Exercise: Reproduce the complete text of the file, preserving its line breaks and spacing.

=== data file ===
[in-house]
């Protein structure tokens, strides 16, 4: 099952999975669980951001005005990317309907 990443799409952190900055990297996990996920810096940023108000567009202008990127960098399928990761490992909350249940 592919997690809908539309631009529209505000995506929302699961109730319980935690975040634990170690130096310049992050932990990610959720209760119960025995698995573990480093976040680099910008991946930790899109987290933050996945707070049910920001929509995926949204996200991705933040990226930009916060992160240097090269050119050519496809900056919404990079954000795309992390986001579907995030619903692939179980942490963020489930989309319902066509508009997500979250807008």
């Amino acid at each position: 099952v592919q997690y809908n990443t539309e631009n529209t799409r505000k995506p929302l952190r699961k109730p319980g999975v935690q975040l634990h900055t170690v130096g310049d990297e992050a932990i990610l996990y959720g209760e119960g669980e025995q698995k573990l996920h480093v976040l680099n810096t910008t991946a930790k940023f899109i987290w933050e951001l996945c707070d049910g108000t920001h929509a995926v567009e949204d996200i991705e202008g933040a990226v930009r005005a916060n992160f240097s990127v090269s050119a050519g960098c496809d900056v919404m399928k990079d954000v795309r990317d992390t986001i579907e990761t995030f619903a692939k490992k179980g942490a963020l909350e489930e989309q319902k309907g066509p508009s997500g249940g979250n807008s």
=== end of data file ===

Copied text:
[in-house]
């Protein structure tokens, strides 16, 4: 099952999975669980951001005005990317309907 990443799409952190900055990297996990996920810096940023108000567009202008990127960098399928990761490992909350249940 592919997690809908539309631009529209505000995506929302699961109730319980935690975040634990170690130096310049992050932990990610959720209760119960025995698995573990480093976040680099910008991946930790899109987290933050996945707070049910920001929509995926949204996200991705933040990226930009916060992160240097090269050119050519496809900056919404990079954000795309992390986001579907995030619903692939179980942490963020489930989309319902066509508009997500979250807008």
């Amino acid at each position: 099952v592919q997690y809908n990443t539309e631009n529209t799409r505000k995506p929302l952190r699961k109730p319980g999975v935690q975040l634990h900055t170690v130096g310049d990297e992050a932990i990610l996990y959720g209760e119960g669980e025995q698995k573990l996920h480093v976040l680099n810096t910008t991946a930790k940023f899109i987290w933050e951001l996945c707070d049910g108000t920001h929509a995926v567009e949204d996200i991705e202008g933040a990226v930009r005005a916060n992160f240097s990127v090269s050119a050519g960098c496809d900056v919404m399928k990079d954000v795309r990317d992390t986001i579907e990761t995030f619903a692939k490992k179980g942490a963020l909350e489930e989309q319902k309907g066509p508009s997500g249940g979250n807008s």